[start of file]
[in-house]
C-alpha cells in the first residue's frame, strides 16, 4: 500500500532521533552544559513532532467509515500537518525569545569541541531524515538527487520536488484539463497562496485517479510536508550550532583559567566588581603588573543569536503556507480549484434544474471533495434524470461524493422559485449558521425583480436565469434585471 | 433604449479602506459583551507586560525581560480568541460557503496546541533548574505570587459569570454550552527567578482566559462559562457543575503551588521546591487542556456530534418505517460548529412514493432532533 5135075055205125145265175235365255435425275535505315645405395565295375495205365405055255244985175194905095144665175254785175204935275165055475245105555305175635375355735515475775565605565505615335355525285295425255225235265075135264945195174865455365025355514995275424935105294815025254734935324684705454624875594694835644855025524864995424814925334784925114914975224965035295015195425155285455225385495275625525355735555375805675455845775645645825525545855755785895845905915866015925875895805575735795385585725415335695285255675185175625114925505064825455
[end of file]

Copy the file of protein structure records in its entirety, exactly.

[in-house]
C-alpha cells in the first residue's frame, strides 16, 4: 500500500532521533552544559513532532467509515500537518525569545569541541531524515538527487520536488484539463497562496485517479510536508550550532583559567566588581603588573543569536503556507480549484434544474471533495434524470461524493422559485449558521425583480436565469434585471 | 433604449479602506459583551507586560525581560480568541460557503496546541533548574505570587459569570454550552527567578482566559462559562457543575503551588521546591487542556456530534418505517460548529412514493432532533 5135075055205125145265175235365255435425275535505315645405395565295375495205365405055255244985175194905095144665175254785175204935275165055475245105555305175635375355735515475775565605565505615335355525285295425255225235265075135264945195174865455365025355514995275424935105294815025254734935324684705454624875594694835644855025524864995424814925334784925114914975224965035295015195425155285455225385495275625525355735555375805675455845775645645825525545855755785895845905915866015925875895805575735795385585725415335695285255675185175625114925505064825455